Monday, July 14, 2008

Soliciting Commitment

[The Caller ID said Dayton, Oh]

“This is Kevin,” said the youthful voice on the phone. It was about 7:30. The perfect time for an unsolicited call: not smack in the middle of supper and not in the middle of most people’s favorite shows.
“I’m calling from Barack Obama’s headquarters in Dayton.” [geography
lesson: about 50 miles north of where I work Cincinnati and 25 miles north of
where I live] “On behalf of the campaign, I want to thank you for your help in

It should be noted that my help in March consisted of voting in the Ohio primary. Although my precinct uses Diebold machines, I’m pretty confident the campaign is not privy to my actual ballot. I try to be conscious of other people’s time and job requirements so, figuring he had dozens of calls to make before the end of his shift, I tried to cut him off.

“Thanks for the call, Kevin,” I said. “I can save you some time. I don’t donate
money over the phone, but if you want to send me something in the mail

“No,” he retook control of the conversation sounding genuinely
embarrassed. “I’m sorry. I should have been more clear. We’re not raising money,
just looking for advice from some of our friends in the community.”

This is key: He didn’t insult me by calling me Senator Obama’s friend. Earlier he thanked me on behalf of the campaign, not the senator. What rational person would believe that in the middle of a presidential campaign, the presumptive nominee had singled me out for special recognition?

Back to the play-by-play:
“… We’re not raising money, just looking for advice from some of our friends in
the community.”

Advice? The Obama campaign wants MY advice? Okay, I’ll listen.
“We’re opening a new office in Butler County [where I live] and were wondering
where you thought we should open first. We were thinking about Hamilton,
Middletown, or West Chester. Not all of use are familiar with the area so we
thought we’d ask some of our friends what they would recommend.”

They actually want my advice! Still, this is where I became a difficult caller.

“Kevin,” I interrupted again [I do that], “I work in the agency business

“Oh, cool,”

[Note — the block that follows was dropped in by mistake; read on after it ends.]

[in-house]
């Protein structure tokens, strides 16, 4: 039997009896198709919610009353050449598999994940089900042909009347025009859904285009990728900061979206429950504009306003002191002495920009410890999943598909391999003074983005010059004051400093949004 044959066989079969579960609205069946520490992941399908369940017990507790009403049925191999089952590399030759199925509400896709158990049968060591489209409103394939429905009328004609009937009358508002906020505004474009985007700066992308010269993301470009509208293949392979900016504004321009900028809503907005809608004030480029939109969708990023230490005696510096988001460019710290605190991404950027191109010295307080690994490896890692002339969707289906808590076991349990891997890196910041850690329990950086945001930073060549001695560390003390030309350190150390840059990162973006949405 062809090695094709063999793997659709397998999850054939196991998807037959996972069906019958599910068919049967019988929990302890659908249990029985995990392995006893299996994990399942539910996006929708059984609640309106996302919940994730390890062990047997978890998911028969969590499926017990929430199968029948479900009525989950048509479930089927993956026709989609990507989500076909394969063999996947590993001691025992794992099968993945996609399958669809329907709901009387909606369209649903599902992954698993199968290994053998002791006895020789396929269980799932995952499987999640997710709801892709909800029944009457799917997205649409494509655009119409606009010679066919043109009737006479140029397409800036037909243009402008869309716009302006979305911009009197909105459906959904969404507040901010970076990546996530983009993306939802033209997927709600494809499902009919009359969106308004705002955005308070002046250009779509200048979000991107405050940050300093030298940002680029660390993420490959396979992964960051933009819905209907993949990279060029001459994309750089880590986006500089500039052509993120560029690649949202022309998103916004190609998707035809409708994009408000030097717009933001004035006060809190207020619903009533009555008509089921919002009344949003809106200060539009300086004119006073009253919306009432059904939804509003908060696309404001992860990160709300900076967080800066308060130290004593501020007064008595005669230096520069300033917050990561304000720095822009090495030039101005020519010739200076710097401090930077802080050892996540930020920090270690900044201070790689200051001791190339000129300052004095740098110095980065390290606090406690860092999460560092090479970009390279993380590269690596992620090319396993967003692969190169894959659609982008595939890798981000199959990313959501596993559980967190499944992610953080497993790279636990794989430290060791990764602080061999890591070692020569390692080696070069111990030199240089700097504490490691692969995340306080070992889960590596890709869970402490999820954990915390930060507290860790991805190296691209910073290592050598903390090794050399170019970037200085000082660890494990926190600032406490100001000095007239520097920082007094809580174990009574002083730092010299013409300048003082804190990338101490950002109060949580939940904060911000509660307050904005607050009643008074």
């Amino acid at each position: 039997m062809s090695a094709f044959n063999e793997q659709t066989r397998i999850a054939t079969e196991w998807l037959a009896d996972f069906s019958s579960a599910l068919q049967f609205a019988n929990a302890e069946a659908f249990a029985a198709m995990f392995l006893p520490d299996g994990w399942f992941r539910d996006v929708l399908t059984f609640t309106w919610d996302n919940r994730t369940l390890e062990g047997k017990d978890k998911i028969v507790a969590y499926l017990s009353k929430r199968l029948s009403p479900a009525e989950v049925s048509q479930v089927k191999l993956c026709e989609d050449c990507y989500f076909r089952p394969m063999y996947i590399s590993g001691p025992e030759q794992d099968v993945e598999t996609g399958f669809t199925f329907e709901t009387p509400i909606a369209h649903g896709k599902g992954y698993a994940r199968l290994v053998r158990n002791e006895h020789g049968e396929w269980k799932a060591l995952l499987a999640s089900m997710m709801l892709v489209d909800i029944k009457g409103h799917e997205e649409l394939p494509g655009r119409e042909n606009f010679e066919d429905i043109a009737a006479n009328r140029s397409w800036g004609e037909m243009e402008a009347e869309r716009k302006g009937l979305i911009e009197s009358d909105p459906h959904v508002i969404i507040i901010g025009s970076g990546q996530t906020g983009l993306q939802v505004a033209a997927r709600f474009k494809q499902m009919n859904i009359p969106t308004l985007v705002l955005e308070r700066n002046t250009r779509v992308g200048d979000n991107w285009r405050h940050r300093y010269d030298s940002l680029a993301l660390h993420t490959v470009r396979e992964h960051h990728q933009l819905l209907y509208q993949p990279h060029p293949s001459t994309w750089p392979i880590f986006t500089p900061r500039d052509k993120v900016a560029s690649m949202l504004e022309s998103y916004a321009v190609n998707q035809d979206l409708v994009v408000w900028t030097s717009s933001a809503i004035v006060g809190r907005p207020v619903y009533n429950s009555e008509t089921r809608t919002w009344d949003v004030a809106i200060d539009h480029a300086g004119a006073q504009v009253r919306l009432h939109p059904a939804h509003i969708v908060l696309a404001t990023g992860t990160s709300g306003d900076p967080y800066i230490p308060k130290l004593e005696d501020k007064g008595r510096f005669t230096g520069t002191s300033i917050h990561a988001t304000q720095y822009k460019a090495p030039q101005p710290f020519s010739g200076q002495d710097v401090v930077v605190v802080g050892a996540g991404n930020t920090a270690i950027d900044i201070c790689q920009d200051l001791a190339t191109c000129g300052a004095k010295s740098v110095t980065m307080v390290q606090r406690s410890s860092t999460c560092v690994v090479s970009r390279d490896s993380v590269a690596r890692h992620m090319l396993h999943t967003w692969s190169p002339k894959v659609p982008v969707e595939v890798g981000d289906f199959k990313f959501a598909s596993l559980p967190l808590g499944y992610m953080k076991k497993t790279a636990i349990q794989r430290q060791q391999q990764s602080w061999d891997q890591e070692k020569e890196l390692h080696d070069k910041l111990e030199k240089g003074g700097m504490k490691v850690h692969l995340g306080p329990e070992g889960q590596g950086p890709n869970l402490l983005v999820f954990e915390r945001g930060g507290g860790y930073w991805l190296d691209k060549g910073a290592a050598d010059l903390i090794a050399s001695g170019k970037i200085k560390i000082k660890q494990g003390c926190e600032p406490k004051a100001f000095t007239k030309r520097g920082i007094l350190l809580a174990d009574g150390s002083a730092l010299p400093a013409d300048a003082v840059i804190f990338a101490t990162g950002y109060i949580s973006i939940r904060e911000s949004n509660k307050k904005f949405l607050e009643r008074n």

he responds. [I think he would have said that if I
had told him I bite the heads of live bats for a living. This kid was THAT good.
Still, this is where I became a difficult caller.]

“I have to tell you, this is the best patter I’ve heard in a long time. Is this a script you’ve been using all spring?”

“I actually just got here after finals. They told me to call some of our friends
in your area and ask for their advice since none of us on the staff right now
are very familiar with your neighborhood. Some canvassers gave us your

This was not a script. This was genuine outreach. And what did it get them for the cost of the call and pittance they must be paying this motivated college student? Well, for starters it got them the next 45 minutes of my time. We talked about retail locations, major employers, cultural issues …

I don’t talk to my only sister for 45 minutes.

What they got was commitment. What are the odds any [even less analytical] voter would change his/her mind after being so flattered?

It’s nice to be asked.

Did they take my advice? Not a clue. But just by asking for that advice they did something more important: they solicited commitment. When I see them taking my advice – whether they heard the same thing from a dozen or a hundred or thousand others – I get credit. I get to TAKE credit.


The Obama campaign excels at soliciting commitment.

So, what are you doing to solicit commitment from your customers/audiences/whatever?

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